Talking Earth on 02/21/11

Talking Earth
Air date: 
Mon, 02/21/2011 - 10:00pm - 11:00pm
Short Description: 
Oregon Poetic Voices, a new archive of recorded Oregon poetry; Barbara LaMorticella at Woodstock.

Oregon Poetic Voices Project

Barbara LaMorticella's Wordstock Reading
Talking Earth Radio
Monday Night February 21, 10-11 PM PST
KBOO, 90.7 FM Portland


Small groups of people stumble
from the stairs of the Fronteras Del Norte bus
onto the parking lot of Martina's Market.

Standing beneath a "Welcome to Madras" sign
they shiver in clusters of three or four
smoking, drinking, eating burritos.
Skinny young men and dark haired mothers,
arrive in this desert town carrying
the hopes of Sonora, the dreams of Guadalajara.
Suitcases and neatly tied cardboard boxes
are heaped around the knees of those
who wait for a cousin, an aunt, a promise.
Sleepy-eyed, some stumble back up the steps
and continue riding to Hood River or Yakima,
their frontera extending north as far as need. 

by Maralee Gerke
audio posted on Oregon Poetic Voices,

Monday night February 21, Talking Earth welcomes Doug Erickson and Melissa Dalton to talk about and play samples from the Oregon Poetic Voices project,, which, through the Special Collections at Lewis and Clark College, is in the process of creating a permanent online audio repository of Oregon poets’ voices.

The project aims to create a truly comprehensive audio library of poetry in Oregon, historically and in the present, in diverse venues, geographical regions and populations. Initial backbone of the project is material from three extensive collections: The two decades of sound archives of the Fishtrap Writers' Gathering in Wallowa County, collected by Rich Wandschneider; the twenty years of programs recorded by Barbara LaMorticella and Walt Curtis at KBOO radio; and the recorded archives at Sandra Williams's long-running Mountain Writers project.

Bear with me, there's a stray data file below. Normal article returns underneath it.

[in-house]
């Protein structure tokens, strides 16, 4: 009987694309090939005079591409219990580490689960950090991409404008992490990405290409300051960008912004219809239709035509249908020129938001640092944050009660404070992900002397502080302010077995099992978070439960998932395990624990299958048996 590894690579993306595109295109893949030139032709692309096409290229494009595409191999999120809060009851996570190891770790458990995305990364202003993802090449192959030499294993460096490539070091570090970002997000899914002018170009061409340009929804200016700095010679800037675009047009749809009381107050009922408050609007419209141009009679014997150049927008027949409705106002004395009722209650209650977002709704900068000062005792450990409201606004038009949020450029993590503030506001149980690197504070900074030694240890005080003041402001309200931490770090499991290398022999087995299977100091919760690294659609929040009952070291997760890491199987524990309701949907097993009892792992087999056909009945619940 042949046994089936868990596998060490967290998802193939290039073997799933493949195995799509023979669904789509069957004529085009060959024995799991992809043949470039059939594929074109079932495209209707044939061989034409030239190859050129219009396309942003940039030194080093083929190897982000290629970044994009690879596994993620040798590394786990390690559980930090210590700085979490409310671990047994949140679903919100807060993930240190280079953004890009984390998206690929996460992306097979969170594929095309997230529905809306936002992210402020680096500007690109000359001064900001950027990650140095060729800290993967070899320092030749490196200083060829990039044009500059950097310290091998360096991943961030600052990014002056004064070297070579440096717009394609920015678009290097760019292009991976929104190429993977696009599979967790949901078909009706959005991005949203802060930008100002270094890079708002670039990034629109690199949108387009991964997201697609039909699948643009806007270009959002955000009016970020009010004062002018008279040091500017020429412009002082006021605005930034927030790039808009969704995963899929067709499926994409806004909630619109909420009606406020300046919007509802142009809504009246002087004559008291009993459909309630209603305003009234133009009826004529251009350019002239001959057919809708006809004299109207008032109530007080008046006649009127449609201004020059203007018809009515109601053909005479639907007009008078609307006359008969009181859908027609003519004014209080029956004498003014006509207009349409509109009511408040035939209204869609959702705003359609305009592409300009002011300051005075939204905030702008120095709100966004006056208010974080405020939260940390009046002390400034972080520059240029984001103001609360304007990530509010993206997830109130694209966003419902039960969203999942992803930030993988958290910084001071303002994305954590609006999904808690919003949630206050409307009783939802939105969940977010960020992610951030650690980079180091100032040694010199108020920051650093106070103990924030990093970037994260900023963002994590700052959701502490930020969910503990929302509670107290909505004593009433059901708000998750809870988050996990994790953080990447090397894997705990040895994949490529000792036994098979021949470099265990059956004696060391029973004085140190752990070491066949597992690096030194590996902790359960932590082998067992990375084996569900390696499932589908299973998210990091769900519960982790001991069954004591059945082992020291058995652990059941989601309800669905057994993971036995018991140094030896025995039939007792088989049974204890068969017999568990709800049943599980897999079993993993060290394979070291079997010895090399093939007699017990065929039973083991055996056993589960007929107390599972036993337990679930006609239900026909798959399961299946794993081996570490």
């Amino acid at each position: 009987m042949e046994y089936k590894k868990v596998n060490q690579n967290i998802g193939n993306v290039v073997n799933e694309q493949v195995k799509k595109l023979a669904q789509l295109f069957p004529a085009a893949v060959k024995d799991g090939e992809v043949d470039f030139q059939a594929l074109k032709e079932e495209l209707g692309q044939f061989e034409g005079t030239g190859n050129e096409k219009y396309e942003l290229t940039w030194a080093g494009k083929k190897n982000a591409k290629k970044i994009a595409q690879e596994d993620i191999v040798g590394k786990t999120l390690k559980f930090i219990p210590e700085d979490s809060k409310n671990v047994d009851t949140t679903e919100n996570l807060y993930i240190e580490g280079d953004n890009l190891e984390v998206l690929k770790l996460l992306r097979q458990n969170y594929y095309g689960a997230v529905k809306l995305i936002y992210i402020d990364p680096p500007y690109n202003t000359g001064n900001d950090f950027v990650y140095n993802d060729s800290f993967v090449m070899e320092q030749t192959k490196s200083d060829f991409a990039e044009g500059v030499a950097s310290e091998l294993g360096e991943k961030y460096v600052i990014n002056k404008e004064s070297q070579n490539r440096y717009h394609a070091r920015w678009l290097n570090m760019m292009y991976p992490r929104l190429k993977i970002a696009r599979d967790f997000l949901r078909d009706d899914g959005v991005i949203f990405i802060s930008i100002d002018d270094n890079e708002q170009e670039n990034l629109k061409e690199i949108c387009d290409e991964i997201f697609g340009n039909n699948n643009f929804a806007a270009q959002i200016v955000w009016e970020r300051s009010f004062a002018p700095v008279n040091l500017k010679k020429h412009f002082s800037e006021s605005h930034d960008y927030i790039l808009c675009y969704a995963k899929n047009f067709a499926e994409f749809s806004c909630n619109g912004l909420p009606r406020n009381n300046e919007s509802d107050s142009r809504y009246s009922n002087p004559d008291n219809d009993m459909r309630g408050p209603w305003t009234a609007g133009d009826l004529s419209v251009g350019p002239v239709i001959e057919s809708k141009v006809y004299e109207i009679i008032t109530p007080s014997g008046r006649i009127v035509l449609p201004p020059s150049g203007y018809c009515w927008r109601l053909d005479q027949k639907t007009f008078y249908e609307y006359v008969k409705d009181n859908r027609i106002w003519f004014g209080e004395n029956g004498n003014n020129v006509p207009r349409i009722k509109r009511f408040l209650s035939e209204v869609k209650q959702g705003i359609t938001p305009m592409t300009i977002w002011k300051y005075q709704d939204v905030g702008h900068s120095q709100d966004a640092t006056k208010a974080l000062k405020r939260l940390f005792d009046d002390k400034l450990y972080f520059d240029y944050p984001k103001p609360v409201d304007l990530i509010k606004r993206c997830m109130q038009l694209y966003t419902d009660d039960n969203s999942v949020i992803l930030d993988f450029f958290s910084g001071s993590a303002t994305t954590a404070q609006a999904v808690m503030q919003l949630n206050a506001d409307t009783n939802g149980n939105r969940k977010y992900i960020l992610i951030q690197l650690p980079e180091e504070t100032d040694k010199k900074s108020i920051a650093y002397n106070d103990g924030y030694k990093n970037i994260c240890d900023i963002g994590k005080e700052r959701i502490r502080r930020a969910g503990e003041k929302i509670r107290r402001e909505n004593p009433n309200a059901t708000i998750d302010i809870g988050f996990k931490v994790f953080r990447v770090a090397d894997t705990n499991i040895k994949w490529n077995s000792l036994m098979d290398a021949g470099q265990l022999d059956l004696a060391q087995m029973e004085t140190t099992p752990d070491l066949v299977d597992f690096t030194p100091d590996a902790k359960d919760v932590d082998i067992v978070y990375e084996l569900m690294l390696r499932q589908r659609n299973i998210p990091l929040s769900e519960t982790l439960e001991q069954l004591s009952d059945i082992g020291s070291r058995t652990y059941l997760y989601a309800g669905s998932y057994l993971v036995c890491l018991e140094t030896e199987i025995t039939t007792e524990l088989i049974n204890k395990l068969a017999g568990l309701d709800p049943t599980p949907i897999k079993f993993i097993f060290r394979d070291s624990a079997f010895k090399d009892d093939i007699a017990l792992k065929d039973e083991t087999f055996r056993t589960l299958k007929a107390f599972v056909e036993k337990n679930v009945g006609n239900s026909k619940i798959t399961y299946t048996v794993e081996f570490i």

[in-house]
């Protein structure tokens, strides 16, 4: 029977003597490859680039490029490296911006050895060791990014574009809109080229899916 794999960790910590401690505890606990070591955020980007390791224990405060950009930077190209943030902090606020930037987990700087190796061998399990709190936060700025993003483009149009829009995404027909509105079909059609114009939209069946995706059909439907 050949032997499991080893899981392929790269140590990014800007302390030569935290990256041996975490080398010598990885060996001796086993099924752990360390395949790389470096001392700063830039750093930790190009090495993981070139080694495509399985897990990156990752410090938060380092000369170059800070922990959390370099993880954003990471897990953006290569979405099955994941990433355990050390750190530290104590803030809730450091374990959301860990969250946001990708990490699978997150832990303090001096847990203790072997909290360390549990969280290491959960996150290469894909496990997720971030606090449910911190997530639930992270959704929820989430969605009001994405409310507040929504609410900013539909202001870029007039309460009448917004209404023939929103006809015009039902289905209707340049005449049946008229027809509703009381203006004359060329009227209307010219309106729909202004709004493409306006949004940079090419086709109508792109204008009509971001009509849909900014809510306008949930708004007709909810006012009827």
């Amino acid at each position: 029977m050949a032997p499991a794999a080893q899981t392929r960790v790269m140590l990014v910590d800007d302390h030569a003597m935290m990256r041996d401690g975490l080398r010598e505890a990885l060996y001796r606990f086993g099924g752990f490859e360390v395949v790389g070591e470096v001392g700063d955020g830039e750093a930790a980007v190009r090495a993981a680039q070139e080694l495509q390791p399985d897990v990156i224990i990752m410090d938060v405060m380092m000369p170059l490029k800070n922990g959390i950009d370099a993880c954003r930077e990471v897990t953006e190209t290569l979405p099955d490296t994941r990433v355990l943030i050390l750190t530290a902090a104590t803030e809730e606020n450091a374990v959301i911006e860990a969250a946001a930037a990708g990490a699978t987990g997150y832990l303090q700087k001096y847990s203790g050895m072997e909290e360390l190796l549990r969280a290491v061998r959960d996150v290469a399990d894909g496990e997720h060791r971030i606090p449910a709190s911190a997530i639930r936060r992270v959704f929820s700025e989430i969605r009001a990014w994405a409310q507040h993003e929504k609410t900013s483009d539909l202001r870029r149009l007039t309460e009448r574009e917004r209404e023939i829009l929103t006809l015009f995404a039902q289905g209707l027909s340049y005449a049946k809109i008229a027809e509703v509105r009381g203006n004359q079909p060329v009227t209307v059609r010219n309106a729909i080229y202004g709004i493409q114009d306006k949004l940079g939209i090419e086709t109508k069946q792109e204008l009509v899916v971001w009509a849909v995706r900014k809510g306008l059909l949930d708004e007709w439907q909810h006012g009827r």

There are more than 100 recorded voices already online, and many more in the process of being archived. These range from children to high school and college students, to poets who are already known locally or nationally.

OPV's goal is to build an audio archive as widely representative as possible of Oregon poets from across the state, and with this aim the OPV staff has partnered with libraries in rural communities and traveled there to record local poets. In conjunction with these recording sessions, OPV has also sponsored free writing workshops. Many of these workshops have been conducted by noteworthy Oregon poets and writers, such as Oregon’s current poet laureate Paulann Petersen in Klamath Falls, Jarold Ramsey in Madras, and Matthew Dickman in Ashland.

In the first half of the program, Doug and Melissa will talk and play excerpts from OPV. All the poetry reading at last October’s Wordstock were recorded for the project. The second half of the show will feature Barbara LaMorticella's Wordstock reading.

It All Adds Up

In one night three Guantanamo prisoners
killed themselves
by hanging themselves with sheets
from their cages’ 8 foot walls

Yasser Al-Zahrani 22, Saudi,
turned over by a bounty hunter at 17,
imprisoned and tortured for five years at Guantanamo.
Determined to be innocent,
slated to be sent home.

It all adds up:

The prison doctors concluded that the three terrorists
stuffed rags deep down their own throats
tied masks to their faces to keep the rags in
bound their own hands -- (one bound his feet also)--
then climbed up on their washbasins
and jumped.

Mani Al-Utaybi, 30, Saudi,
orphaned and raised in a small village,
traveled to do humanitarian work in Baluchistan,
a tribal area bordering Pakistan, Afghanistan and Iran.
Sold by bounty hunters for $5,000.
Imprisoned and tortured for four years.
Determined to be innocent ,
slated to be sent home.

In order to hurt America,
they killed themselves.

Salah Al-Salami 37, Yemini,
arrested with other students in a sweep of a boarding house
which may at one time have sheltered terrorists.
Imprisoned and tortured for four years,
determined to be innocent

The bodies were returned to their families
with their throats removed--
no independent autopsy was possible.

It all adds up:

The windows of numbers have sprung open.

The King is in his counting house where
two doesn’t necessarily follow one
and three doesn’t wait in line politely
but leaps like prisoners cut loose,
liberated from all arithmetic and from gravity.

Barbara LaMorticella
published in Counterpunch
audio posted on Oregon Poetic Voices

Wednesday February 23 7-8 PM
Verse in Person
NW Branch of the Multnomah County Library
23rd & NW Thurman


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